Carrie Underwood Carries The ‘Idol’ Crown Well On ‘Blown Away’
Published: Thursday, May 3, 2012
Updated: Wednesday, January 9, 2013 18:01
Ever since winning the fourth season of American Idol, Carrie Underwood has become one of the strongest female presences in country music. Despite her powerful voice, Underwood has struggled to grow as an artist. Her latest release, Blown Away, is intended to show the growth of an artist, but, the subject material really does not stray too far from things tackled on Underwood’s previous albums. The album is a pleasant listen with a technically outstanding production. None of the songs are that groundbreaking, and in some ways Blown Away comes off as emotionally distant.
The lead single, “Good Girl,” is one of Underwood’s best songs to date. Underwood’s fiery vocal performance is stronger on this track than anything from her previous albums. The song serves as a warning to all potential girlfriends of an ex: “Why you got to be so blind? / Won’t you open up your eyes? / It’s just a matter of time till you find / He’s no good, girl.” What helps this single stand out is Underwood’s conviction in her performance. The country-rock sound also fits into today’s country music scene with ease. Like many previous singles, the upbeat tone of the song also leaves it with the potential to cross over to mainstream radio as well.
“Blown Away” is already lined up to be the second single from the album. This song definitely has more of a pop sound, right down to the interestingly auto-tuned bridge, where Underwood sings: “There’s not enough rain in Oklahoma to wash the sins out of that house.” Like the first single, Underwood sings the hell out of the track, especially on the chorus. It will be interesting to see if country radio accepts the song, because it definitely sounds like it would be more at home at Top 40 radio.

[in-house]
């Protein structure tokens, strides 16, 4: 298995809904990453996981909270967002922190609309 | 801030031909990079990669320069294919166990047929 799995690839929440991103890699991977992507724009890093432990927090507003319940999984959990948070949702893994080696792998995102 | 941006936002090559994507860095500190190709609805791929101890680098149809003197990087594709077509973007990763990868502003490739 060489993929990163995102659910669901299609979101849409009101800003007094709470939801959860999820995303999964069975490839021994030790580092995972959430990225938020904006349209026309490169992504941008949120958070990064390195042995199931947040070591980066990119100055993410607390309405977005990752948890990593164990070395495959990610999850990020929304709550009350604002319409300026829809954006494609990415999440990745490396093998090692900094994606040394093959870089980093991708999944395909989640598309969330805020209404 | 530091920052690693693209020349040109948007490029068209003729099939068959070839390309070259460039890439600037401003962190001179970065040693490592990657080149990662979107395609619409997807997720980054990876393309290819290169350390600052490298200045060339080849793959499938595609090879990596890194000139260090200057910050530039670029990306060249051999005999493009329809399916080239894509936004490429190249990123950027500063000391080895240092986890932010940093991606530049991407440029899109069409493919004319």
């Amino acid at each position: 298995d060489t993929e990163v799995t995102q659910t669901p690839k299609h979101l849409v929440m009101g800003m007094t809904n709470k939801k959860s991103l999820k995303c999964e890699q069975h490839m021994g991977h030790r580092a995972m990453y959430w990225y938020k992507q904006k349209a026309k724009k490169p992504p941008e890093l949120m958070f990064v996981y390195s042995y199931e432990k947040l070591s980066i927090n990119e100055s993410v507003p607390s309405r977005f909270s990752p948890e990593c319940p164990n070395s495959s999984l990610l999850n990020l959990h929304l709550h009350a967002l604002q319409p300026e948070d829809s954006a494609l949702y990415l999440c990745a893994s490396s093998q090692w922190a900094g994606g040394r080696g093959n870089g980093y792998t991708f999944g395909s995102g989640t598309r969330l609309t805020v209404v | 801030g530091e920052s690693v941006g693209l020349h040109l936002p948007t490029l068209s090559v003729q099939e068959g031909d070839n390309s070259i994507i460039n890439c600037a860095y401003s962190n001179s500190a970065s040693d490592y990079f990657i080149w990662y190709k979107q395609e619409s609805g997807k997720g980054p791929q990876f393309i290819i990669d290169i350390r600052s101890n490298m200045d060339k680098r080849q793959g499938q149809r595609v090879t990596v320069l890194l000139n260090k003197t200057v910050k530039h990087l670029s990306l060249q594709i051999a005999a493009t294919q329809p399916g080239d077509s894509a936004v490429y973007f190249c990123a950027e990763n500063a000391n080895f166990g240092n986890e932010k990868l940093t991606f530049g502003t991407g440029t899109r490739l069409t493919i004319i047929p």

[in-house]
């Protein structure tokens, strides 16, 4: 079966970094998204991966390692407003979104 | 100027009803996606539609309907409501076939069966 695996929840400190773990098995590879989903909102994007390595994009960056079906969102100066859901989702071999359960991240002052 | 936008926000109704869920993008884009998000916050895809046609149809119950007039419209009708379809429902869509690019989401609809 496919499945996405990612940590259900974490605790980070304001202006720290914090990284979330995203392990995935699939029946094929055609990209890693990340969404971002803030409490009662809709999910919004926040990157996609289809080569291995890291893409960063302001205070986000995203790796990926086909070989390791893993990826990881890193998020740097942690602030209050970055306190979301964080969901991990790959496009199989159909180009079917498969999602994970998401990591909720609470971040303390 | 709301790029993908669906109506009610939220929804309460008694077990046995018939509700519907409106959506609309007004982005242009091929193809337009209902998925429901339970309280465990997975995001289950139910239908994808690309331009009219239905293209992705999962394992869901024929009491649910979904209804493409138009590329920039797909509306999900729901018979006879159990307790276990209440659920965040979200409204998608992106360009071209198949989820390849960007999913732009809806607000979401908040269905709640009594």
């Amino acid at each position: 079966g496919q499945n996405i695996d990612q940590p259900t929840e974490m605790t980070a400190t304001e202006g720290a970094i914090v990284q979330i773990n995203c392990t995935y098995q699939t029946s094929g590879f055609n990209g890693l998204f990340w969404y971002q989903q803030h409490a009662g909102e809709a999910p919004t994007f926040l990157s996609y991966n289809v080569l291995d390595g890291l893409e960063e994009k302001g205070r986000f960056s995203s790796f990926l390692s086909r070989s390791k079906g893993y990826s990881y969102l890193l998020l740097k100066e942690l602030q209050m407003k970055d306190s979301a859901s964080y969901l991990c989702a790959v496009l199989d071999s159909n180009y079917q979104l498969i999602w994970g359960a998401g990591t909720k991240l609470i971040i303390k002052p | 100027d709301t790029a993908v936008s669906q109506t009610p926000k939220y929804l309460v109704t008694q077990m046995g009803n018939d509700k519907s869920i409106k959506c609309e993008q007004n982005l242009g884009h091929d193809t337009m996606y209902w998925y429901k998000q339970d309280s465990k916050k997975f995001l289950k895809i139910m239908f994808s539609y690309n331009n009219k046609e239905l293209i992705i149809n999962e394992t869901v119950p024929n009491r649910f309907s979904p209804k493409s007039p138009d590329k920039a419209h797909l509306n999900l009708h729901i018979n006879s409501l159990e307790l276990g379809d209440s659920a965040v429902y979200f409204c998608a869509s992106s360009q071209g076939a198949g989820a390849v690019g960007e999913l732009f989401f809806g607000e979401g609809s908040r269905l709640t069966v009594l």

One of the worst songs on the album is “Thank God for Home Towns.” The track features lyrics such as, “Thank God for the county lines that welcomed you back in when you were dying to get out / Thank God for Church pews / And all the faces that won’t forget you.” The problem with this song and others like it (namely, “Forever Changed” and “See You Again”) is that they are fairly generic. While Underwood’s voice sounds great, she does not add any emotional depth to what she is singing. In other words, anyone could be singing them. Underwood has yet to emotionally “let go” on a track, like Miranda Lambert has on “The House that Built Me.” Basically, Underwood is like an actress, playing various roles on her new album—the angry ex-girlfriend, the wife, the devoted Christian, etc. She gives a lot of different performances, but none are Oscar-worthy.
The closest Underwood comes to truly connecting with a song is on “Two Black Cadillacs.” The track has a more folksy sound than the other songs on Blown Away, which enables it to stand out. Tellingly, Underwood co-wrote the track about the funeral of a previous lover. Overall, this would have to be the best track on the album, because it does not rely on country music cliches and is rather inventive, compared to the rest of the record.
Ultimately, Underwood has never sounded as vocally strong as she does on Blown Away. The trouble is that half of the tracks on the album have such generic lyrics that there is often not enough emotional depth for the listener to care about what Underwood is singing. Underwood is often compared to Taylor Swift, her fellow blond and contemporary country pop rival. The main difference between the two, which is utterly apparent on Underwood’s latest album, is that Swift brings a much stronger personal connection to her songs, while Underwood’s product, though beautifully sung, is much more manufactured. Underwood is the better singer, but she could learn a few things from Swift about being more emotionally connected to her craft.